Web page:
17. See, e.g., 49 P.S. §1402 (lien waivers); §1508 (lender priority provisions); see also 42 PA . CONSOL. STAT. §§ 8141(1), 8143(f) (provisions defining qualified purchase money mortgages and open end mortgages).

This article is presented for informational purposes only and is not intended to constitute legal advice.

To print this article, all you need is to be registered on Mondaq.com.

Click to Login as an existing user or Register so you can print this article.

Similar Articles
Relevancy Powered by MondaqAI
In association with
Related Topics
Similar Articles
Relevancy Powered by MondaqAI
Related Articles
Related Video
Up-coming Events Search
Font Size:
Mondaq on Twitter
Register for Access and our Free Biweekly Alert for
This service is completely free. Access 250,000 archived articles from 100+ countries and get a personalised email twice a week covering developments (and yes, our lawyers like to think you’ve read our Disclaimer).
Email Address
Company Name
Confirm Password
Mondaq Topics -- Select your Interests
 Law Performance
 Law Practice
 Media & IT
 Real Estate
 Wealth Mgt
Asia Pacific
European Union
Latin America
Middle East
United States
Worldwide Updates
Registration (you must scroll down to set your data preferences)

Mondaq Ltd requires you to register and provide information that personally identifies you, including your content preferences, for three primary purposes (full details of Mondaq’s use of your personal data can be found in our Privacy and Cookies Notice):

  • To allow you to personalize the Mondaq websites you are visiting to show content ("Content") relevant to your interests.
  • To enable features such as password reminder, news alerts, email a colleague, and linking from Mondaq (and its affiliate sites) to your website.
  • To produce demographic feedback for our content providers ("Contributors") who contribute Content for free for your use.

Mondaq hopes that our registered users will support us in maintaining our free to view business model by consenting to our use of your personal data as described below.

Mondaq has a "free to view" business model. Our services are paid for by Contributors in exchange for Mondaq providing them with access to information about who accesses their content. Once personal data is transferred to our Contributors they become a data controller of this personal data. They use it to measure the response that their articles are receiving, as a form of market research. They may also use it to provide Mondaq users with information about their products and services.

Details of each Contributor to which your personal data will be transferred is clearly stated within the Content that you access. For full details of how this Contributor will use your personal data, you should review the Contributor’s own Privacy Notice.

Please indicate your preference below:

Yes, I am happy to support Mondaq in maintaining its free to view business model by agreeing to allow Mondaq to share my personal data with Contributors whose Content I access
No, I do not want Mondaq to share my personal data with Contributors

Also please let us know whether you are happy to receive communications promoting products and services offered by Mondaq:

Yes, I am happy to received promotional communications from Mondaq
No, please do not send me promotional communications from Mondaq
Terms & Conditions

Mondaq.com (the Website) is owned and managed by Mondaq Ltd (Mondaq). Mondaq grants you a non-exclusive, revocable licence to access the Website and associated services, such as the Mondaq News Alerts (Services), subject to and in consideration of your compliance with the following terms and conditions of use (Terms). Your use of the Website and/or Services constitutes your agreement to the Terms. Mondaq may terminate your use of the Website and Services if you are in breach of these Terms or if Mondaq decides to terminate the licence granted hereunder for any reason whatsoever.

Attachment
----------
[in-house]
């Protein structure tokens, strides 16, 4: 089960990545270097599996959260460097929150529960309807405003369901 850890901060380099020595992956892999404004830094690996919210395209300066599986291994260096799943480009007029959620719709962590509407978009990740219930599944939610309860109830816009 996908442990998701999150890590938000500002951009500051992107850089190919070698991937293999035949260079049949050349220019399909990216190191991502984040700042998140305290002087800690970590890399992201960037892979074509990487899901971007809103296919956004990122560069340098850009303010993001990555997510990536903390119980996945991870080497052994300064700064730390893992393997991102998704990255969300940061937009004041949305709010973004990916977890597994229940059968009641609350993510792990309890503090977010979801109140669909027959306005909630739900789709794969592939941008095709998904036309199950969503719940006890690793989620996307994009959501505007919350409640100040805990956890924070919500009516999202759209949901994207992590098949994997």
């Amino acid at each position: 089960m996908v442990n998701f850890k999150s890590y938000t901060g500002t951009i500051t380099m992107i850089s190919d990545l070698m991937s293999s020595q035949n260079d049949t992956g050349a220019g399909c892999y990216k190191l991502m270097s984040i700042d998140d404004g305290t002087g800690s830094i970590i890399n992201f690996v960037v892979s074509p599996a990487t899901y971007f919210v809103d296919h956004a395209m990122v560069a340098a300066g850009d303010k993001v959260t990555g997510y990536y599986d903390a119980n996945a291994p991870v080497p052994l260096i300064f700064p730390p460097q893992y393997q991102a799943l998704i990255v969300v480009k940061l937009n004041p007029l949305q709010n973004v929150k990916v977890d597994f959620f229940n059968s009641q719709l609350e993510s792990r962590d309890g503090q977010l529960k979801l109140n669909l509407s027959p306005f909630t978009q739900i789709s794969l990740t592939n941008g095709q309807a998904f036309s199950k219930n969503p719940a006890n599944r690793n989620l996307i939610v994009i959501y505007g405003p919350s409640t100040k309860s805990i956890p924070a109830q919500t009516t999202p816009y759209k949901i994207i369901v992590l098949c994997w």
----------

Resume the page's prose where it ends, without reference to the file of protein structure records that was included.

Use of www.mondaq.com

To Use Mondaq.com you must be: eighteen (18) years old or over; legally capable of entering into binding contracts; and not in any way prohibited by the applicable law to enter into these Terms in the jurisdiction which you are currently located.

You may use the Website as an unregistered user, however, you are required to register as a user if you wish to read the full text of the Content or to receive the Services.

You may not modify, publish, transmit, transfer or sell, reproduce, create derivative works from, distribute, perform, link, display, or in any way exploit any of the Content, in whole or in part, except as expressly permitted in these Terms or with the prior written consent of Mondaq. You may not use electronic or other means to extract details or information from the Content. Nor shall you extract information about users or Contributors in order to offer them any services or products.

In your use of the Website and/or Services you shall: comply with all applicable laws, regulations, directives and legislations which apply to your Use of the Website and/or Services in whatever country you are physically located including without limitation any and all consumer law, export control laws and regulations; provide to us true, correct and accurate information and promptly inform us in the event that any information that you have provided to us changes or becomes inaccurate; notify Mondaq immediately of any circumstances where you have reason to believe that any Intellectual Property Rights or any other rights of any third party may have been infringed; co-operate with reasonable security or other checks or requests for information made by Mondaq from time to time; and at all times be fully liable for the breach of any of these Terms by a third party using your login details to access the Website and/or Services